Returns—Enables buyers, suppliers carriers and service providers to coordinate the returns process (in real time), including management of return authorities, product disposition and test and repair facilities.
Warranty—Enables end user registration on line, establishing ownership, location and purchase dates. Links the end user, service centre and supplier automating the warranty claims process.
Build—Enables build to order, configure to order and ship to order at buyers point of sale; linking buyers, suppliers, carriers and 3rd party installers (in real time), to customise client orders, deliver and install them directly without intermediaries.
Spares—Brings inter-operability to suppliers and their service network in the areas of spare parts inventory, availability, pricing, shipping status, multi supplier integrated ordering, fulfilment and warranty/sales reconciliation. Also allows suppliers to broadcast service literature, service tips, product modifications, assembly delays/variations.
Forward—Enables one time data capture, dynamic concurrent workflows, and track and trace for freight forwarders, suppliers, manufacturers, domestic carriers, 3rd party warehousing and customs clearance agents.
Marketing—Enables suppliers to video stream, multicast product information, training promotion and product launches to individual or many buyers. Buyers can issue request for catalogue inclusions and suppliers can respond.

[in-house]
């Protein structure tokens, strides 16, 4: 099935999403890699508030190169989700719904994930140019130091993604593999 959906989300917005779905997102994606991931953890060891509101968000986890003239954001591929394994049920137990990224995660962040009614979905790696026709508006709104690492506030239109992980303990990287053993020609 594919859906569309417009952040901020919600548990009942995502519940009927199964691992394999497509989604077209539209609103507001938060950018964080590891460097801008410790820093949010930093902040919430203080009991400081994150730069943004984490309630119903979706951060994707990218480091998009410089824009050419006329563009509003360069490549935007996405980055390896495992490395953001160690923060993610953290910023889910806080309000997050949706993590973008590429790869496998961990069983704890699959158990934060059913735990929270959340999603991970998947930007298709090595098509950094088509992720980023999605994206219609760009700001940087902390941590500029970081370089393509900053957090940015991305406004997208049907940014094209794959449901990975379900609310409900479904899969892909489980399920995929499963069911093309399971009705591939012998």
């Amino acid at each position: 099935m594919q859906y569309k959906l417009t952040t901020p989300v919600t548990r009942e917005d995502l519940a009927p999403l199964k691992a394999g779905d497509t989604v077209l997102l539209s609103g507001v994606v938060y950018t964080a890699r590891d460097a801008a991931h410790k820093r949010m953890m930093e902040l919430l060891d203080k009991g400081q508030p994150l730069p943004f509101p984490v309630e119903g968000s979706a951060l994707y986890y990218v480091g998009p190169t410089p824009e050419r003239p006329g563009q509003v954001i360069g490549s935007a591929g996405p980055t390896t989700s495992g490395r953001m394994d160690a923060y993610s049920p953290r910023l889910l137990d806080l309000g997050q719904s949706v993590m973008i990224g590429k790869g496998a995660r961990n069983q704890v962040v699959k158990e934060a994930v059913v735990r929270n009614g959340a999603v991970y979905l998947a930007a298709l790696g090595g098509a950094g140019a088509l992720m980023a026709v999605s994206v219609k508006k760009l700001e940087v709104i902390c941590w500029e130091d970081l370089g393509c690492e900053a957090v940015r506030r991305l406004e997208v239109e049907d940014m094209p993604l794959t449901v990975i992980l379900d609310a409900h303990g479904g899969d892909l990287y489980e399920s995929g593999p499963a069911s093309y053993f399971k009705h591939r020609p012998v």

The system's software platform contains all of the above specified business processes and work flows within its core. Members need only self publish their data to specific modules within the core. As shown in
Further small freight forwarding company, using the system, can combine the services of other members within the network, offering an end-to-end fulfilment service to their customer. In effect, providing all of the benefits of a large multinational freight forwarder, but without the unwelcome financial overhead. The freight forwarder, when combined with-other clustered networked partners, is then able to present as a virtual organization to the marketplace.
The system's software modules are based upon open systems technology. The system offers the user increased flexibility and easy integration to other networks. As a network centric system, users can choose to connect to the system via intranet, Internet or Virtual Private Network (VPN).